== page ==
Like many entrepreneurs and small business owners, Brian Young, owner of Home Painters of Toronto, was exposed to small business and entrepreneurship as a young boy by watching his father run his appliance service business. Day in and day out, he watched and learned the aura and organized chaos of running a business and developed an understanding of work ethic as demonstrated by the long hours, dedication and commitment that his father poured into the business. It was not a life he envisioned for himself, but it would be the life and journey he’d later take on.
In 1987, at the age of 18, Young was introduced to the painting business by a friend while in University. While initially he was not very excited about the idea, once he discovered how much money his friend made from summer painting he began to give it more serious thought. Young was hungry to start something, so the idea of a successful venture intrigued him. He joined his friend the next fall, and a business was born.
Over the last 28 years, Young has learned a lot about what works and what doesn’t when running a small business. Ultimately, for him, it has come down to three simple keys: Psychology, perseverance, and delegation.
Reflecting back on the early days of business, Young can only describe it as reactive. “I was always responding to one crisis or another. Either a complaint from a customer or an employee. It never ended,” says Young. That is when he realized that if he was going to make it running a small business, he had to have the right mindset. “Fundamentally, it is great to have all the techniques and tools to run a business, but before all that, it is psychology.” For Young, it was all about getting through each problem as it arose and not letting each of those problems defeat him mentally. He knew if he could get through the day, then he could get through the week and then the month and the year. Having the right mindset was his base for taking each new challenge as it arose.
The trial and error of running a business is a learning experience. For Young, he learned quickly after dealing with complaints, from both customers and employees, what he needed to do to build a better business. Instead of getting frustrated and ignoring issues, Young took each complaint and digested it, dissected it and built a process to deal with it. By doing so, he was starting to build a more solid foundation for his business, a better place to work for his employees and a better product for his customers. By persevering and not falling victim to the endless minutia that can come with running a business, Young was quickly on his way to building a successful residential and commercial painting business serving the Toronto area. As Young says, “The guy who can persevere and is standing at the end of the day, is the guy who will survive in small business.”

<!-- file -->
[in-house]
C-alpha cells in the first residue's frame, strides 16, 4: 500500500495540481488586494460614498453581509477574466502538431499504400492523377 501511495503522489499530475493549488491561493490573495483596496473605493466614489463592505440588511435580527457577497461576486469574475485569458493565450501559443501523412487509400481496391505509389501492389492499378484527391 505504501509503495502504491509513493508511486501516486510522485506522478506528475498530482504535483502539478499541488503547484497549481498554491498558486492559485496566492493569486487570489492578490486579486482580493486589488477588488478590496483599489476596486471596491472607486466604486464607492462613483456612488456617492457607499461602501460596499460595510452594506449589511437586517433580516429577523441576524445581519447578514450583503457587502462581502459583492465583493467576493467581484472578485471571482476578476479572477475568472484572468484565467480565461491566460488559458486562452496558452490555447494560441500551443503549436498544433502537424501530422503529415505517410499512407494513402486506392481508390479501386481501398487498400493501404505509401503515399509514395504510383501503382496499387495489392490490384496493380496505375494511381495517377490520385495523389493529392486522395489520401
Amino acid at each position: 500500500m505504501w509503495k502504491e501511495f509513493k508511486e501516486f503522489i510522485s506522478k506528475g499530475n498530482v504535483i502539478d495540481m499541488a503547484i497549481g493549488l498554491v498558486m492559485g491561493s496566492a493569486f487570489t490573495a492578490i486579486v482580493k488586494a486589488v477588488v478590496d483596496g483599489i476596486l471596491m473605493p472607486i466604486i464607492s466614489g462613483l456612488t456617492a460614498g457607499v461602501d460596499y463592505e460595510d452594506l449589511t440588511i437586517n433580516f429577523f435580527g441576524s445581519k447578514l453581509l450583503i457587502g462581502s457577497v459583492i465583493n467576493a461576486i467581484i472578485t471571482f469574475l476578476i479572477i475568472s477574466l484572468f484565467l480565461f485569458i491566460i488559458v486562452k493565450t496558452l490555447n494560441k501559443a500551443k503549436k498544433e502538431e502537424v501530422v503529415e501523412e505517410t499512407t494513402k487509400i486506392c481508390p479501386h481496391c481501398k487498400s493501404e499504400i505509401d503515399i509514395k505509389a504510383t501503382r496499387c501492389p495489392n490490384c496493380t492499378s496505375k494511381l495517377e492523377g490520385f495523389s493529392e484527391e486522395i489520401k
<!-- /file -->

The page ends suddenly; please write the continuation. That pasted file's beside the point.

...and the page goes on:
For 23 years, Young operated his business as a one-man army. While that was effective in the earlier years as he developed services and a customer base, it eventually was holding him back from growing the business. He knew to grow; he was going to have to learn to delegate or outsource many of the businesses functions. So he started by breaking down his business into little pieces and hiring people according to the skill set needed for each. He also started investing in technologies that would help him grow. Technologies like Infusionsoft, which he invested in back in 2012 and has helped him grow his revenue by 350 percent.
“Concentrate on one or two of your strongest skill set and delegate or outsource everything else,” says Young. “It is amazing how your business begins to transform once you can do that!”
This article was from Infusionsoft Blog and was legally licensed through the NewsCred publisher network.